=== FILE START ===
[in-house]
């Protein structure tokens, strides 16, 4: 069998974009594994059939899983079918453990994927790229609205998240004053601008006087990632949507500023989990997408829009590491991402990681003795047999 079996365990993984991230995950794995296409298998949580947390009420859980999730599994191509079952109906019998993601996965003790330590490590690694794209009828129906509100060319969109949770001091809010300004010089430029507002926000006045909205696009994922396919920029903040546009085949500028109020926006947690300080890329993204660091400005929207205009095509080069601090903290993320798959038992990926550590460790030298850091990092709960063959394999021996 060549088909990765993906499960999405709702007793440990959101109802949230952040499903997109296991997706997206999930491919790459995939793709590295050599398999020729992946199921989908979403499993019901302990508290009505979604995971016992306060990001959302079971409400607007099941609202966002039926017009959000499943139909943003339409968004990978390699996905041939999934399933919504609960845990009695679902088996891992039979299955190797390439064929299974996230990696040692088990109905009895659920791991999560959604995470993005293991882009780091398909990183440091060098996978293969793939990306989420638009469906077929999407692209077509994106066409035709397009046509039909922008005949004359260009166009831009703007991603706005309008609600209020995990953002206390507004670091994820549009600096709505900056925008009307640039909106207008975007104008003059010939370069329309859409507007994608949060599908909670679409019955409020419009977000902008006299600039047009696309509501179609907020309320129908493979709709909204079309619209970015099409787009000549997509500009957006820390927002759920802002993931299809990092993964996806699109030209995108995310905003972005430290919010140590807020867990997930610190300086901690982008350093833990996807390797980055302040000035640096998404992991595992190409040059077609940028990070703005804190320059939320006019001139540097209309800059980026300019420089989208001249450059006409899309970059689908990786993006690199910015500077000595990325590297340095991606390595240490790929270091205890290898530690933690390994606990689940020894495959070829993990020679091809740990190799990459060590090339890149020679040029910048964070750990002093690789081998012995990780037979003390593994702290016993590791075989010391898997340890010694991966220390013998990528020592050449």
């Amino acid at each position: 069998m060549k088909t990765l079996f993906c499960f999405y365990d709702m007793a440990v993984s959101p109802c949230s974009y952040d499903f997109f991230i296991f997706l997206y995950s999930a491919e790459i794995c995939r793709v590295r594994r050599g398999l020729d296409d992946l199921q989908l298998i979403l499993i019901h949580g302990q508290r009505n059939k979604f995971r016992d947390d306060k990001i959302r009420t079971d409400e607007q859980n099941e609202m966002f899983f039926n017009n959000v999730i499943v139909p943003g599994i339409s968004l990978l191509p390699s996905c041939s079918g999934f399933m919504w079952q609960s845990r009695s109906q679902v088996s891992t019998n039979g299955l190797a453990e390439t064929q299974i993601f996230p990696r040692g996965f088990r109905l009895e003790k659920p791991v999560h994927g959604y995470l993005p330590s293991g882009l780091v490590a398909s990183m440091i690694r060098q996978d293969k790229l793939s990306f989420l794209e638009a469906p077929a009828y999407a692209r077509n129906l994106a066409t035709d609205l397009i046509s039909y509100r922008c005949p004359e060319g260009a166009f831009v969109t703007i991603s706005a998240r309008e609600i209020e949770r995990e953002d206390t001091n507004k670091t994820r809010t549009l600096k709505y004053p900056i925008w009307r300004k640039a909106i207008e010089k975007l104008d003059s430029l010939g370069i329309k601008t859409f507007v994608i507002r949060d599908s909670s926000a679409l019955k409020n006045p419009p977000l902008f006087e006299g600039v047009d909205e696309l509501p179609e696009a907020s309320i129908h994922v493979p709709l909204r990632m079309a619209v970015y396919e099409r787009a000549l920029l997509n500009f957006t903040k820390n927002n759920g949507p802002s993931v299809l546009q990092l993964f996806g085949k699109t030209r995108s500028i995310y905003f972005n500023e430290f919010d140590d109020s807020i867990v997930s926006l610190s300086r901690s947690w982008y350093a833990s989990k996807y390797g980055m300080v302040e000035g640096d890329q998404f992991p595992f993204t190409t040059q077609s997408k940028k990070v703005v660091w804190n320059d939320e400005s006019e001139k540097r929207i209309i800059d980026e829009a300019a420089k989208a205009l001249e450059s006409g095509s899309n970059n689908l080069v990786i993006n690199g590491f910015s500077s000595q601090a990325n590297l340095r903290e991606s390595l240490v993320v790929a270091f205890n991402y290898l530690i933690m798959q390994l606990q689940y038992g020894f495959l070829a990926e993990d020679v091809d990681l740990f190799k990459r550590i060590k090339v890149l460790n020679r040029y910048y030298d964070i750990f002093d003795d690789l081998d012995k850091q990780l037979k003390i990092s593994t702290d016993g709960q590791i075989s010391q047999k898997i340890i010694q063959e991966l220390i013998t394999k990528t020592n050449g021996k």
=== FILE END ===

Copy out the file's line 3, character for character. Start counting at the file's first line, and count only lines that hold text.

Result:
């Amino acid at each position: 069998m060549k088909t990765l079996f993906c499960f999405y365990d709702m007793a440990v993984s959101p109802c949230s974009y952040d499903f997109f991230i296991f997706l997206y995950s999930a491919e790459i794995c995939r793709v590295r594994r050599g398999l020729d296409d992946l199921q989908l298998i979403l499993i019901h949580g302990q508290r009505n059939k979604f995971r016992d947390d306060k990001i959302r009420t079971d409400e607007q859980n099941e609202m966002f899983f039926n017009n959000v999730i499943v139909p943003g599994i339409s968004l990978l191509p390699s996905c041939s079918g999934f399933m919504w079952q609960s845990r009695s109906q679902v088996s891992t019998n039979g299955l190797a453990e390439t064929q299974i993601f996230p990696r040692g996965f088990r109905l009895e003790k659920p791991v999560h994927g959604y995470l993005p330590s293991g882009l780091v490590a398909s990183m440091i690694r060098q996978d293969k790229l793939s990306f989420l794209e638009a469906p077929a009828y999407a692209r077509n129906l994106a066409t035709d609205l397009i046509s039909y509100r922008c005949p004359e060319g260009a166009f831009v969109t703007i991603s706005a998240r309008e609600i209020e949770r995990e953002d206390t001091n507004k670091t994820r809010t549009l600096k709505y004053p900056i925008w009307r300004k640039a909106i207008e010089k975007l104008d003059s430029l010939g370069i329309k601008t859409f507007v994608i507002r949060d599908s909670s926000a679409l019955k409020n006045p419009p977000l902008f006087e006299g600039v047009d909205e696309l509501p179609e696009a907020s309320i129908h994922v493979p709709l909204r990632m079309a619209v970015y396919e099409r787009a000549l920029l997509n500009f957006t903040k820390n927002n759920g949507p802002s993931v299809l546009q990092l993964f996806g085949k699109t030209r995108s500028i995310y905003f972005n500023e430290f919010d140590d109020s807020i867990v997930s926006l610190s300086r901690s947690w982008y350093a833990s989990k996807y390797g980055m300080v302040e000035g640096d890329q998404f992991p595992f993204t190409t040059q077609s997408k940028k990070v703005v660091w804190n320059d939320e400005s006019e001139k540097r929207i209309i800059d980026e829009a300019a420089k989208a205009l001249e450059s006409g095509s899309n970059n689908l080069v990786i993006n690199g590491f910015s500077s000595q601090a990325n590297l340095r903290e991606s390595l240490v993320v790929a270091f205890n991402y290898l530690i933690m798959q390994l606990q689940y038992g020894f495959l070829a990926e993990d020679v091809d990681l740990f190799k990459r550590i060590k090339v890149l460790n020679r040029y910048y030298d964070i750990f002093d003795d690789l081998d012995k850091q990780l037979k003390i990092s593994t702290d016993g709960q590791i075989s010391q047999k898997i340890i010694q063959e991966l220390i013998t394999k990528t020592n050449g021996k």